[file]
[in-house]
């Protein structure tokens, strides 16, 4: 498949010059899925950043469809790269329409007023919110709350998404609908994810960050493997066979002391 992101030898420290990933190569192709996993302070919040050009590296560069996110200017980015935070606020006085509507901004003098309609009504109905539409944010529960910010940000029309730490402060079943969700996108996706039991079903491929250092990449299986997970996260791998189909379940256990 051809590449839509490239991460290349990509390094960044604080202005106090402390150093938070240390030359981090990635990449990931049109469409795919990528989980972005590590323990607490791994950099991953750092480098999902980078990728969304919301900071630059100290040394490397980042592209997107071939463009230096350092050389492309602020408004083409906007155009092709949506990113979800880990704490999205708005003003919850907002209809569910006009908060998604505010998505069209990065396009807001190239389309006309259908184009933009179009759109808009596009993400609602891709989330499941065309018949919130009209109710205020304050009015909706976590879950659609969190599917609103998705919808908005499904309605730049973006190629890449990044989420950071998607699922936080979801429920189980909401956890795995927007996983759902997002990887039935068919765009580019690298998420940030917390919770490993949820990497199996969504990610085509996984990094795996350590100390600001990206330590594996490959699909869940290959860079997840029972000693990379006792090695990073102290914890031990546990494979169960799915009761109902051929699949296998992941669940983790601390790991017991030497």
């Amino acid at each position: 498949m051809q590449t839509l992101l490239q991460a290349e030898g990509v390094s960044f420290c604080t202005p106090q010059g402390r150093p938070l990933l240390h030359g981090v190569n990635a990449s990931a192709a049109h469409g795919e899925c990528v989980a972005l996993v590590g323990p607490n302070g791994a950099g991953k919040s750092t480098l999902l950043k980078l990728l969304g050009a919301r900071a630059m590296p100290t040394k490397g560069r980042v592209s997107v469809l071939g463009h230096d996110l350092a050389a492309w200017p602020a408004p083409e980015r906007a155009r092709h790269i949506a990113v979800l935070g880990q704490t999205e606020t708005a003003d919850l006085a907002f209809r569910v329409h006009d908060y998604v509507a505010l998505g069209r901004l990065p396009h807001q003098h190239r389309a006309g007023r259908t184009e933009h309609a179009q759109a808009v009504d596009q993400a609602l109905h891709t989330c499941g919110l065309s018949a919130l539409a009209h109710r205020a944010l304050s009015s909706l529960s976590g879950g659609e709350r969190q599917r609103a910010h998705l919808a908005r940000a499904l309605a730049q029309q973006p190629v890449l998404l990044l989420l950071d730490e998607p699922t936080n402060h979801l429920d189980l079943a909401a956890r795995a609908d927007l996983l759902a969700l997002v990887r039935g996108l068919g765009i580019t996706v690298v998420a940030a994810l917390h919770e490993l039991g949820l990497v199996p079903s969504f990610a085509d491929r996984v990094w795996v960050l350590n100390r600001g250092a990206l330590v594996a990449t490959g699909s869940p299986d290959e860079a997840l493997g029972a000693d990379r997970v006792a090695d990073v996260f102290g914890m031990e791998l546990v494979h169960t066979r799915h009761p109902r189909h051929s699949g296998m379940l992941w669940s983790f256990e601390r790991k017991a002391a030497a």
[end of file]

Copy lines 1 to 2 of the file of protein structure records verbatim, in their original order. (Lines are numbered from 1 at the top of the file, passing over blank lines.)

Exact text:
[in-house]
């Protein structure tokens, strides 16, 4: 498949010059899925950043469809790269329409007023919110709350998404609908994810960050493997066979002391 992101030898420290990933190569192709996993302070919040050009590296560069996110200017980015935070606020006085509507901004003098309609009504109905539409944010529960910010940000029309730490402060079943969700996108996706039991079903491929250092990449299986997970996260791998189909379940256990 051809590449839509490239991460290349990509390094960044604080202005106090402390150093938070240390030359981090990635990449990931049109469409795919990528989980972005590590323990607490791994950099991953750092480098999902980078990728969304919301900071630059100290040394490397980042592209997107071939463009230096350092050389492309602020408004083409906007155009092709949506990113979800880990704490999205708005003003919850907002209809569910006009908060998604505010998505069209990065396009807001190239389309006309259908184009933009179009759109808009596009993400609602891709989330499941065309018949919130009209109710205020304050009015909706976590879950659609969190599917609103998705919808908005499904309605730049973006190629890449990044989420950071998607699922936080979801429920189980909401956890795995927007996983759902997002990887039935068919765009580019690298998420940030917390919770490993949820990497199996969504990610085509996984990094795996350590100390600001990206330590594996490959699909869940290959860079997840029972000693990379006792090695990073102290914890031990546990494979169960799915009761109902051929699949296998992941669940983790601390790991017991030497």